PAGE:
Classic Novels and Why You Should Care

As an English student, the biggest question I get from people is “what’s the point?”

The Catcher in the Rye. JD Salinger

The Catcher in the Rye. JD Salinger

Well, I’ll tell you the point.

The term “classic novels” is pretty much synonymous with the term “boring” to most of us students who struggle to get through those last ten pages of Emma—you know, the nothing-ever-happens-but-it-goes-on-forever-anyways type novel.

Why are we all required to take introductory English courses anyways? The novels they make us read make us want to rip our teeth out. Right? Wrong.

Contrary to what most of us believe, these “classics” really do matter. I know you’re sitting there shaking your head as you read this, but like any good English student, I’ll make a case for my point and you’ll have no choice but to believe me.

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Mr. Will Shakespeare

Let’s use Sylvia Plath’s The Bell Jar as our subject (I know, could I think of a more depressing novel?). The novel introduces us to Esther, the protagonist, as she checks out her boyfriend nude for the first time: “Then he just stood there in front of me and I kept on staring at him. The only thing I could think of was turkey neck and turkey gizzards and I felt very depressed,” (p. 49).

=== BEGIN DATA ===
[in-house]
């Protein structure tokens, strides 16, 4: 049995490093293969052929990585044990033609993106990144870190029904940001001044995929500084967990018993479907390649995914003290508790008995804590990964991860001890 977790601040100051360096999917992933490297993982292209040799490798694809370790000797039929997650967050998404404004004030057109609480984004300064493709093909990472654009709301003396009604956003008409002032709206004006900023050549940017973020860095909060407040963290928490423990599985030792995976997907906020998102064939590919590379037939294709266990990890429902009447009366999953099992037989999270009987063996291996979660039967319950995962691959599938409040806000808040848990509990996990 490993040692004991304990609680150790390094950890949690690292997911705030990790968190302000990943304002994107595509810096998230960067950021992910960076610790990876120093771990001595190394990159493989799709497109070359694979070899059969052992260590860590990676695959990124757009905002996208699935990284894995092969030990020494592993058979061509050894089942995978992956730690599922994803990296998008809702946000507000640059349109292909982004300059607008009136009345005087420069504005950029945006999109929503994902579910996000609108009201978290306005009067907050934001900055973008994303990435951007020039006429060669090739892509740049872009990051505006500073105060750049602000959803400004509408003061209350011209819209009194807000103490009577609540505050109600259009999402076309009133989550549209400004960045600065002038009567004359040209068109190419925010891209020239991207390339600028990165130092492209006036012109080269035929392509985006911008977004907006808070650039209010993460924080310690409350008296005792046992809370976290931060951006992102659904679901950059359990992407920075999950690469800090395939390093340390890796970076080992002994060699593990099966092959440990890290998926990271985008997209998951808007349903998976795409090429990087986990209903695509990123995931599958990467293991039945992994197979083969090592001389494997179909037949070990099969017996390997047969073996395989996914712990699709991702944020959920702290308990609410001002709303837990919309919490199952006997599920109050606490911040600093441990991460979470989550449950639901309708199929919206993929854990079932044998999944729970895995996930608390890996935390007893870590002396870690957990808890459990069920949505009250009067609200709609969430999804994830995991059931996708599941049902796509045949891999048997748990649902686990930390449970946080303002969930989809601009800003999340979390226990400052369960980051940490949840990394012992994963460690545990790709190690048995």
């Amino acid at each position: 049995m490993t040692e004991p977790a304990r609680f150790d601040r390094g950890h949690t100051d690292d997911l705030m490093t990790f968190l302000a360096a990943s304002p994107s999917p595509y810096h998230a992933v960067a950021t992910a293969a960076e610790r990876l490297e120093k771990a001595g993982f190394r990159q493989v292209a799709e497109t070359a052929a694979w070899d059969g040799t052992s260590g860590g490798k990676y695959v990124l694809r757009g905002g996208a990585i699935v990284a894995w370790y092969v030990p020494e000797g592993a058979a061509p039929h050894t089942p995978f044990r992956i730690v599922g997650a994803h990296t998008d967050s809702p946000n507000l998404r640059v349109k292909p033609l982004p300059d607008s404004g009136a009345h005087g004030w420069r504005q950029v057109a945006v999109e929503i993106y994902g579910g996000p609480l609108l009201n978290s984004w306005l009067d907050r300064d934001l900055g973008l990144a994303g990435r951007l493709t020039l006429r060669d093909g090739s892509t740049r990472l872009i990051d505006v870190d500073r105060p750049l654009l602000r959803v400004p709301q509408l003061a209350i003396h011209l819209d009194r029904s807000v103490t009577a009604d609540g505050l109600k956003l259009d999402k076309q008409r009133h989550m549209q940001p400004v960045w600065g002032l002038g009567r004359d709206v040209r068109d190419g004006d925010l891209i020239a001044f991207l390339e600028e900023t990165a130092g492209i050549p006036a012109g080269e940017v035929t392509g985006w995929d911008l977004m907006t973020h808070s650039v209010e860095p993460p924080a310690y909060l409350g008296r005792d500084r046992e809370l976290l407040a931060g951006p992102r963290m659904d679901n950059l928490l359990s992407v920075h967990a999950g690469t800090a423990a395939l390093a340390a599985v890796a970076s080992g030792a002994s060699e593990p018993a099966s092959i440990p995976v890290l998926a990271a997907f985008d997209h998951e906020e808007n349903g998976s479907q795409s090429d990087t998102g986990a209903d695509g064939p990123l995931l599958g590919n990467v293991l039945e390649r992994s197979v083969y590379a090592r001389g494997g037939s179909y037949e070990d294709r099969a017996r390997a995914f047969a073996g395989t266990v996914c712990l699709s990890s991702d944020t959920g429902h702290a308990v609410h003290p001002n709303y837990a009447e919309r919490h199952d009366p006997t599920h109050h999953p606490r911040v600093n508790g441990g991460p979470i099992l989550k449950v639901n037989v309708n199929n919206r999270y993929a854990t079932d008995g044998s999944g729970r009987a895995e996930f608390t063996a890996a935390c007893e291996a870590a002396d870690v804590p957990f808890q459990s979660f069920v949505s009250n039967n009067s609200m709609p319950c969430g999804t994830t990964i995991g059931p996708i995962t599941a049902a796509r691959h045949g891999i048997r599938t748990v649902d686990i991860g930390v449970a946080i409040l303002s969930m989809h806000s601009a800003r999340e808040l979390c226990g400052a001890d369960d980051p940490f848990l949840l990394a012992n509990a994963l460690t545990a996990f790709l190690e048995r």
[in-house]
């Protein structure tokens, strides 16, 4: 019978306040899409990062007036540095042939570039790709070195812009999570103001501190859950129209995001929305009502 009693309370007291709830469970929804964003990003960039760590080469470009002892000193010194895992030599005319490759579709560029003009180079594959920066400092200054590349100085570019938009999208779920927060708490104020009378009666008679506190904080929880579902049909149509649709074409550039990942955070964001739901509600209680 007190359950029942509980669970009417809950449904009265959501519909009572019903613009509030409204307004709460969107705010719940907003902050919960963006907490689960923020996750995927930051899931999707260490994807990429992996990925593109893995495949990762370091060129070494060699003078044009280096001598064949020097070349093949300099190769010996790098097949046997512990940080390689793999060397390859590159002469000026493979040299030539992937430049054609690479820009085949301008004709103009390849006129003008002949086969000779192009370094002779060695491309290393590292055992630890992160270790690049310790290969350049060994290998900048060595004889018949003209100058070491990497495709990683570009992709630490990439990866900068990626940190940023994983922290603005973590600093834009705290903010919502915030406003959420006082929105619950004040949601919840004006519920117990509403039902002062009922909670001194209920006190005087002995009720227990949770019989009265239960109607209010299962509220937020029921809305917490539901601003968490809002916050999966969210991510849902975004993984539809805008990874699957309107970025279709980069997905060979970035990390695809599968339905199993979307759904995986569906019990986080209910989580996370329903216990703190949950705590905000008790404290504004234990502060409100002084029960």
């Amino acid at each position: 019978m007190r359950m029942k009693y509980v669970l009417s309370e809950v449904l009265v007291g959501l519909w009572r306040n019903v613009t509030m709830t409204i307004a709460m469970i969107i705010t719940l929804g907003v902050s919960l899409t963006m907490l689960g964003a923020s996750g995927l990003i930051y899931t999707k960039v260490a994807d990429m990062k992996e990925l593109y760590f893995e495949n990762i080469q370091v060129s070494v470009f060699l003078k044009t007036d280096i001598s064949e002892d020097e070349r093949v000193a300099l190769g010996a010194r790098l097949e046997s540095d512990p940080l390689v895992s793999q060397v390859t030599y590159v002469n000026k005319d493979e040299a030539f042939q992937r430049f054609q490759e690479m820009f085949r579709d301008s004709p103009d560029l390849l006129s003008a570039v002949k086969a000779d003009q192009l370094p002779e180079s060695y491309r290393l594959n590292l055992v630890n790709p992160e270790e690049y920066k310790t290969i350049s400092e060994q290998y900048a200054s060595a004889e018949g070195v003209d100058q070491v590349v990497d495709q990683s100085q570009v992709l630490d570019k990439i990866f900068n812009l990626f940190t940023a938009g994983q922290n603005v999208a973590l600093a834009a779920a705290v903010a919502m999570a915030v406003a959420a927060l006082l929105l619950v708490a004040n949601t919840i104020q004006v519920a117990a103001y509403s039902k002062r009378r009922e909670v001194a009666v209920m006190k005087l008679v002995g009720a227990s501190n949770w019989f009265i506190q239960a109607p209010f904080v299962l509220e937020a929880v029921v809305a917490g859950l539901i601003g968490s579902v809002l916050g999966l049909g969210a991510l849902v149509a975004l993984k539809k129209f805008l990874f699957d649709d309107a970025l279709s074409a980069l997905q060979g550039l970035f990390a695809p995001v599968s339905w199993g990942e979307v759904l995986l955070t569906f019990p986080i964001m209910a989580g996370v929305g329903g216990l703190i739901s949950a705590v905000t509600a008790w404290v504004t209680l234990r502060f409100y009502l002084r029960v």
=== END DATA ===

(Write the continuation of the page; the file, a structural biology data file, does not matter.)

She goes on to protest that “undressing in front of Buddy appealed about as much as having [her] posture picture taken at college, where you have to stand naked in front of a camera” (p.49). She makes her first sexual encounter, and all its youthful pleasures, sound like the death march of despondent farm animals.

Although not unrealistic, Esther’s description of Willard’s flabby features hardly represents the adolescent dream. Esther shares her story of sexual anxiety in an authentic adolescent voice: frank, awkward, and grimy. She recounts her experience with Buddy Willard in a believable manner, allowing us students to find our gripes, our restlessness, and our fears laid out in the pages of a novel.

Isn't studying beautiful? :)

Isn’t studying beautiful? 🙂

Esther’s experience depicts a universal fear. Plath forces us—who are being forced to read her novel in the first place—to recognize the alarming vulnerability of sexuality, and the liabilities of connecting with another person.

Although we never get to see Esther grow beyond the pages of the book, Plath’s account of her struggle helps us young folk navigate the battlefield of sexuality with the certainty that a weathered paperback tossed into depths of our backpacks is an indispensable ally.

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